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First passenger space balloon being built in Florida

Aug 30, 2023

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WESH 2 got an exclusive look behind the scenes as the very first space balloon for passengers that’s being built right here in Central Florida. Our Space Coast Bureau Chief Scott Heidler took a tour with the Co-CEO of Space Perspective on their Titusville campus.

Imagine lifting off for a trip into space at 12 mph and with a glass of wine in your hand.

“When most people think of spaceflight, they think of high Gs and floating around. Discomfort, you’re in a small capsule – at least a lot of people do,” said Jane Poynter the Founder and Co-CEO of Space Perspective.

The company’s Spaceship Neptune is a vastly different craft and will soon be taking humans to the edge of space.

“For us, it’s this incredibly gentle flight. If you can get on a commercial airline, you can get on this. We have a bar onboard. There’s a loo. It’s a space lounge,” said Poynter.

The space tourist start-up set up shop on its own campus next to the Titusville airport.

Poynter explains why, “It is the center of where human space flight history was forged. It’s an incredible place to have on our backyard. There’s amazing local employment base here.”

Space Perspective now has 130 employees and once it gets close to taking passengers on the first flights late next year, they’ll need to scale up.

Both capsules and balloons are manufactured here, the balloons in a 700-foot-long custom facility.

“As it goes up through the atmosphere, it expands. By the time it is at altitude, it fills out the entire balloon; instead of being long and skinny, it’s more or less round. Actually, the size of a small football stadium,” explained Poynter.

Test flights with a Neptune replica start this year, and once passengers start to fly, they’ll arrive a day or two before the trip. And then, on the day of the flight, they’ll board the company’s vessel, the MS Voyager.

“Imagine, it’s all really dark out, really awesome. Beautiful stars. You’ll get into Spaceship Neptune, right on the deck of the ship,” said Poynter. “It’ll then be released from the deck and as the balloon lifts the capsule incredibly gently up to space.”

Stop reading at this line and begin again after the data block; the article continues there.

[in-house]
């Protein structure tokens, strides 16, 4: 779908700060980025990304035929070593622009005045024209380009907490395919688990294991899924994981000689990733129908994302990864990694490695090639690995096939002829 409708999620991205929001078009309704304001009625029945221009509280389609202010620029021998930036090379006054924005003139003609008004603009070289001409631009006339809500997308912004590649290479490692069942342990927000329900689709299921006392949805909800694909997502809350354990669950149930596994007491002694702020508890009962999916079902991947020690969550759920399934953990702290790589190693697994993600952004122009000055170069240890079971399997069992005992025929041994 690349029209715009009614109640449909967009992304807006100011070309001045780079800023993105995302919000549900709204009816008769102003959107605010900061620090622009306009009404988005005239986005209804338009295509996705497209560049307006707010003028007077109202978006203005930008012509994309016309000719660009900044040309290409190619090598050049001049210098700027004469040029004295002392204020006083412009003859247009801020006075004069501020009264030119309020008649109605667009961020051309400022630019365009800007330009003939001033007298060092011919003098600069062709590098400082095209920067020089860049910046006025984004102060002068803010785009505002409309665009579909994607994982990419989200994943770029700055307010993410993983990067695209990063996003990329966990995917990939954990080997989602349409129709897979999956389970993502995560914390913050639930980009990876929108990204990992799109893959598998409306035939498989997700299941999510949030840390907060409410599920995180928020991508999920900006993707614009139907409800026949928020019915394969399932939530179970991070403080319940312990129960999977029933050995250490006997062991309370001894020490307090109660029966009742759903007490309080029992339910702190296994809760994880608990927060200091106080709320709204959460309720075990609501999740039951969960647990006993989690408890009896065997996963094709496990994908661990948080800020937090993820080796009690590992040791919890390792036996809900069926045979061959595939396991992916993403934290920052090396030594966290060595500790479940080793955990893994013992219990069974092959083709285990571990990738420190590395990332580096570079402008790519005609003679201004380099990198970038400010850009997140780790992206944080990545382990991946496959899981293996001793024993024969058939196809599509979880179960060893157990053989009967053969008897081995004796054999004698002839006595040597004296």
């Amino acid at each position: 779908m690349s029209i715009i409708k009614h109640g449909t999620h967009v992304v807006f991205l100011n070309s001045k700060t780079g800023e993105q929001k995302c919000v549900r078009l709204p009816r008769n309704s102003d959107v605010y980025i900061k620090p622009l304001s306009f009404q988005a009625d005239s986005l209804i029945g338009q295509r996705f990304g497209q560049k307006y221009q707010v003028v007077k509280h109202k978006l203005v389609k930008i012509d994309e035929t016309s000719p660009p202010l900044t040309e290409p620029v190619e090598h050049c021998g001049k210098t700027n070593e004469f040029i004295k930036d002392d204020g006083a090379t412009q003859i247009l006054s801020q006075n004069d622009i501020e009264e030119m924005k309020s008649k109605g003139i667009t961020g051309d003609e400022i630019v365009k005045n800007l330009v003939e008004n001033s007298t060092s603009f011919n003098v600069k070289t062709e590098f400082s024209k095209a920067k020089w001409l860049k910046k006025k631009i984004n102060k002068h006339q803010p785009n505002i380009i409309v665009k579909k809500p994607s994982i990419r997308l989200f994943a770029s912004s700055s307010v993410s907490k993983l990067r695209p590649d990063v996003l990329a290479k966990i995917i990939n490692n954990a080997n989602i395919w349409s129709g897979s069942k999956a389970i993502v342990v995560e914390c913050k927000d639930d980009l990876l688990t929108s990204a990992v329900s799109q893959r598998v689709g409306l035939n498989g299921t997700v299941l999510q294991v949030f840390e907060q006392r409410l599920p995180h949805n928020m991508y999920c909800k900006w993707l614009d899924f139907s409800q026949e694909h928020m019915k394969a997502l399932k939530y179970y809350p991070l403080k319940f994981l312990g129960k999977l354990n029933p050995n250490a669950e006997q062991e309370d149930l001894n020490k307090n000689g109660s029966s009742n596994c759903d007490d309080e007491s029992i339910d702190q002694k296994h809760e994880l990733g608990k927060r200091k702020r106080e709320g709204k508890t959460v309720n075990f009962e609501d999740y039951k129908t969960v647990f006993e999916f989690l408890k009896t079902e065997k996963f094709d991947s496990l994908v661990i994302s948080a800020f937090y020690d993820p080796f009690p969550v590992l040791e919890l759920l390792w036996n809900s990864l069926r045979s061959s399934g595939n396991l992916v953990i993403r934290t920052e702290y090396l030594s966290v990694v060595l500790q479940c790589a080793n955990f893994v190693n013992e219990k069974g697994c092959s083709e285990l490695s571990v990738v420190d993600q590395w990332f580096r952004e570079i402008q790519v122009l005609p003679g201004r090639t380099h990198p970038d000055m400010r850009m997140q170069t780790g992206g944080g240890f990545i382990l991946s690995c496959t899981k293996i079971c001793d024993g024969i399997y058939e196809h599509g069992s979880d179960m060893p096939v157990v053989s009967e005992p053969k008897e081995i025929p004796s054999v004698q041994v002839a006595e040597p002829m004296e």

The trip up will take about two hours. “Then you’ll have roughly two hours in space to look over Florida, our incredibly beautiful earth, over the Keys, over the Bahamas. Then you will start a very gradual and slow decent; it’ll take another 2 hours,” said Poynter.

Then splashdown back in the Atlantic, after which the capsule will be picked up out of the water and placed back on the ship. Launch and splashdown will only be about 50 miles apart, this after traveling about 20 miles up.

With tickets costing more than $100,000, the passengers will come from an elite slice of the market, but the company looks to expand that over time. As they fly more flights and build more balloons, they look to open it to a larger customer base.

“Certainly, over time, we anticipate bringing the price down. Now, the truth is that the market is so vibrant, it’s going to take us a little while.”

Almost 1,200 tickets have already sold, with nearly half as complete capsule buyouts.

With big windows, the largest windows ever flown to space, “From the apogee of the flight, you are going to be able to see 450 miles in each direction,” Poynter described.

The craft and balloon have redundant safety measures, including four parachutes.

“What’s exciting is that the balloon technology itself has been flown thousands of times,” said Poynter. “And in the last couple of decades, there has not been a single failure with one of these types of balloons.”

While Florida is Space Perspective’s home, the company is looking to take it on the road down the line. So others can see their slice of the world in a new light from space, according to Poynter, “It really puts it into perspective. Seeing something that you recognize, which is also why we want to be able to fly from other parts of the world.”

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